Preventing the Next Big Connected Car Breach

Without trusted cyber protection, the whole connected car and autonomous vehicle (AV) industry will fail. Both carmakers, as well as consumers, will push back acceptance if they will feel unsafe. Traditional IT security mechanisms for updates, patches, and protection do not apply as is to automotive, and the industry is scrambling to catch up with the fast pace of innovation to find a security approach that will prevent attacks, secure personal data, and  protect vehicle behavior to save lives.

In 2019, researchers found that if just 20 percent of autonomous vehicles were stopped remotely, a city like Manhattan would grind to a complete halt. Even at 10 percent, this model indicates that still half of Manhattan’s roads would be completely inaccessible.

Even as far back as 2015, hackers were able to remotely hijack a Jeep on the highway, causing Chrysler to recall 1.4 million vehicles. This served as an additional wakeup call for the automotive industry, but it was just the beginning of a compounding number of automotive cyber threats.

With many high-profile automotive security breaches taking place in the last few years, this trend of cybersecurity threats for connected cars is only increasing: By 2022, there are expected to be more than 125M connected vehicles, creating a world in which opportunities for attack are plentiful. Rightly, OEMs and Tier 1 suppliers are still catching up with the fast pace of connected car innovation in this ever-increasingly connected landscape and are urgently seeking new security solutions that can prevent further attacks–but few approaches are proving sufficiently robust.

There are many security issues as vehicles become data centers on wheels. Today, most connected vehicles employ dozens of electronic control units (ECUs); these ECUs connect through various network protocols, making them insecure and particularly vulnerable to attack vectors like malicious code, manipulation of software or firmware, and attack commands. In order to thwart adversaries looking to compromise automakers’ ECUs, there must be a new approach.

High-end processors or OS features can partially protect data, but attackers are experts in bypassing this and accessing the memory directly. What if we could ensure that the firmware in an automotive ECU can’t be altered in the memory itself? What if sensitive data could only be accessed by an authorized party?

Protecting the ECU flash memory

NanoLock’s solution provides a lifetime shield for the automotive ECU by embedding the trust anchor directly into the flash memory. The firmware resides in the memory, and during boot time, the firmware is fetched from the flash memory to the processor.

In partnership with memory vendors such as Micron, Cypress and Winbond, NanoLock creates a gatekeeper in the secured flash that restricts written operations to the protected memory blocks, thus, making it impossible for attackers to alter the firmware with malicious code—even in cases where the attacker gains full control of the processor / OS.  All the sensitive and read-only partitions are protected without hindering performance during boot or runtime. The ECU is now protected, and, without the key, no one can modify the memory.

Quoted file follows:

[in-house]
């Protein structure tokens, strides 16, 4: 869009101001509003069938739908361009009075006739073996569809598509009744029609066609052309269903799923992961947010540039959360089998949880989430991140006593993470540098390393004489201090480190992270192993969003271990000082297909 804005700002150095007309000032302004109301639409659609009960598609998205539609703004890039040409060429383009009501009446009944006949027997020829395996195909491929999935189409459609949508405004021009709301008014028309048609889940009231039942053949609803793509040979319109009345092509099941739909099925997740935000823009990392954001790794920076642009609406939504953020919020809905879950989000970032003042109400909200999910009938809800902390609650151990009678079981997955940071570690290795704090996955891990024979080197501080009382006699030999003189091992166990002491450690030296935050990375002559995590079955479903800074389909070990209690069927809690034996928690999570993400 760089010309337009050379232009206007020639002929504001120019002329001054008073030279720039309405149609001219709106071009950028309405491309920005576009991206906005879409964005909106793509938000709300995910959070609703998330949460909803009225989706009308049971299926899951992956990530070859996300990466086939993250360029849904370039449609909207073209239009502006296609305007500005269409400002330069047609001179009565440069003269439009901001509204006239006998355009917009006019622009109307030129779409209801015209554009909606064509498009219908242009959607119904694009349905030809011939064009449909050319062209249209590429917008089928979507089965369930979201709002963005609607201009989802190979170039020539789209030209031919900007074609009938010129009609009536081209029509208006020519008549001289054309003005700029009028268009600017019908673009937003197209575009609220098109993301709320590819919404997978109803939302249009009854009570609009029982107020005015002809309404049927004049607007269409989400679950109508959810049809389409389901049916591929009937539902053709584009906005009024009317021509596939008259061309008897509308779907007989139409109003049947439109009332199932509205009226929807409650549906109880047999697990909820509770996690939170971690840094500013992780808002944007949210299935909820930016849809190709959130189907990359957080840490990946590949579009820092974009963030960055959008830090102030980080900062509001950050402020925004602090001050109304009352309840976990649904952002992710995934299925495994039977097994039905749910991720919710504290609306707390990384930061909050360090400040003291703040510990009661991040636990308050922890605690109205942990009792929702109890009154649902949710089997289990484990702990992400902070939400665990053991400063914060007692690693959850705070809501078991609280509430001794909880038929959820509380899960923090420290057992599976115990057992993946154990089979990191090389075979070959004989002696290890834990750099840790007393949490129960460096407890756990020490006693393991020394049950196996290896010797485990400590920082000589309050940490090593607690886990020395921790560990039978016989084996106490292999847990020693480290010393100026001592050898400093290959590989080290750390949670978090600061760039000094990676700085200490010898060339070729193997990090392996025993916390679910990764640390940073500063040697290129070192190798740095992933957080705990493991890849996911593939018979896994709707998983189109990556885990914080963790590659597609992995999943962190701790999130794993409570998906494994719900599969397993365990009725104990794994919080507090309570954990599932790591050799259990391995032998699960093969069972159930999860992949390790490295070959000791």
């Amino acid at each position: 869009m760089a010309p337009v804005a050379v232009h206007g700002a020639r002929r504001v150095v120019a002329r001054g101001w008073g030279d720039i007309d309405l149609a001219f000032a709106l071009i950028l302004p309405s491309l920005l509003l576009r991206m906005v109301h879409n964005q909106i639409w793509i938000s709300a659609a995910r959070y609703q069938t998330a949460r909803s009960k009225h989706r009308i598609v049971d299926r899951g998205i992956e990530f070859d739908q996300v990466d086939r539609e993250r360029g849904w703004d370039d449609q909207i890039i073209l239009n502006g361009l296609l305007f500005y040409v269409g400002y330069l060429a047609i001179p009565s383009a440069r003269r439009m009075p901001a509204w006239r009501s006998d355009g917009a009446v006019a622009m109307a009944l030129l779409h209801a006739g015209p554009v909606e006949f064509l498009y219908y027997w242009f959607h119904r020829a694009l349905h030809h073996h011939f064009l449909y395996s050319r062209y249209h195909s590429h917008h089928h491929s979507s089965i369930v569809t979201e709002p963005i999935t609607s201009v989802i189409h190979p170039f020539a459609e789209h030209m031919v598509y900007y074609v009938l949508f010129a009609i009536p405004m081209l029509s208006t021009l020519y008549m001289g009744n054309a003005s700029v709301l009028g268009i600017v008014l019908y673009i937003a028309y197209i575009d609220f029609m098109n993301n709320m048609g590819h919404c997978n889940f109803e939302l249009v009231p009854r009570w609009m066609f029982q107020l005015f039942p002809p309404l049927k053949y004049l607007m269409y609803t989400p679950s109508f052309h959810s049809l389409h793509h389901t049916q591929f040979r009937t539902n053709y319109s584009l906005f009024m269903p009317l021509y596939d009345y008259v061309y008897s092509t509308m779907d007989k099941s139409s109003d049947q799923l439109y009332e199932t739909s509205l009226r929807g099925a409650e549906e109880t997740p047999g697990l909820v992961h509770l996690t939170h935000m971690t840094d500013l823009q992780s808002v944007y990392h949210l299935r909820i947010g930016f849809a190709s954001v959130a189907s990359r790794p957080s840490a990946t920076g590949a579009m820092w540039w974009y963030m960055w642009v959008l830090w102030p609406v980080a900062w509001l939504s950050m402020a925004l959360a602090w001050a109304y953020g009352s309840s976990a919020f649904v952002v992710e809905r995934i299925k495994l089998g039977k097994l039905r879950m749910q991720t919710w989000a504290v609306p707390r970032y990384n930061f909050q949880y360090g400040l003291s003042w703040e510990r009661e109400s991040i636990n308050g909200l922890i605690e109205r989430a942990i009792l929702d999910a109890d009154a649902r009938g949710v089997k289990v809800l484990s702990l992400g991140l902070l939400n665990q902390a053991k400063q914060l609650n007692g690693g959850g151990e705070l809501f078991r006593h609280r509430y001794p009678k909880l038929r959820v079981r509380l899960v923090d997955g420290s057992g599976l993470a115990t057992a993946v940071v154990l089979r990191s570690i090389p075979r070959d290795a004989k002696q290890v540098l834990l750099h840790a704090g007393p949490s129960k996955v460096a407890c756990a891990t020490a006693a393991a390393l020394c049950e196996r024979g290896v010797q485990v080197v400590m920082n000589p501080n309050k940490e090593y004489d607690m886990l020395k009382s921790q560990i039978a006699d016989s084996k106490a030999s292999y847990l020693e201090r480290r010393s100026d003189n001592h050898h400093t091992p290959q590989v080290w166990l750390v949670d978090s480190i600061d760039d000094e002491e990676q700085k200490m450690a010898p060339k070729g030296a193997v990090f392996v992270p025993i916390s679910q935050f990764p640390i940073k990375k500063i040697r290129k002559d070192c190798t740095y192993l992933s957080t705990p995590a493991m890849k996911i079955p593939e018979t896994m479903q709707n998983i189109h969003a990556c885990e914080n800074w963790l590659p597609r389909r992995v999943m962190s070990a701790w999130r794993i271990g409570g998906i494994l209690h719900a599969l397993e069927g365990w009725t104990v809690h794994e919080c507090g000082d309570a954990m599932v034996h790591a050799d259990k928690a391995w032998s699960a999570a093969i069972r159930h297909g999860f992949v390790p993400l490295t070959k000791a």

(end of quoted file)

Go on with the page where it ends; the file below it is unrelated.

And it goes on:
Embedding the trust anchor in the memory achieves processor- and operating-system-agnostic operations integrated into the flash memory; it can work with any processor–including the lowest end–to protect any required size of memory, and there is no failure mode, which prevents any possible modification. Also, NanoLock’s solution requires no computing or power resources.

The ECUs protected memory enables over-the-air (OTA) updates derived only from a trusted source, e.g. a Management of Things (MoT) platform, creating a secure, bi-directional channel that safeguards the version that is stored on the ECU’s memory.

The Lightweight, Ironclad Protection

NanoLock’s Management of Things platform (MoT) creates a secure channel with the memory device from the partner vendor and APIs to register the ECU in the network in a confidential, authorized, and private manner. The NanoLock platform is uniquely valuable in that it doesn’t require any modification to the design of the ECU, and the protected memories are always fully backwards compatible; this means that the memory can be used and accessed in the same way it was before NanoLock’s trust anchors were added. In fact, once NanoLock’s technology is activated, the modification functions are blocked, so there is no change to the physical design of the protected hardware.

This protects the ECU for its entire lifecycle – from production and supply chain to operational mode to firmware updates end-of-life, shielding the device from risk of attack even if it was compromised early in its life. Also, NanoLock’s unique cost structure is a pay-per-device cost structure that shifts the security expenses from CAPEX to OPEX, alleviating the burden of security expenditures upfront. Customers of NanoLock benefit from a reduction in cyber spending and less downtime, as they now have secure remote access for maintenance and control of edge devices.

NanoLock’s innovative approach to solving connected cars’ and autonomous vehicles’ security challenges—with solutions such as flash-level protection and secured tunnel for management services—shields automotive ECUs and, ultimately, enables greater advancement of autonomous and connected car innovation.

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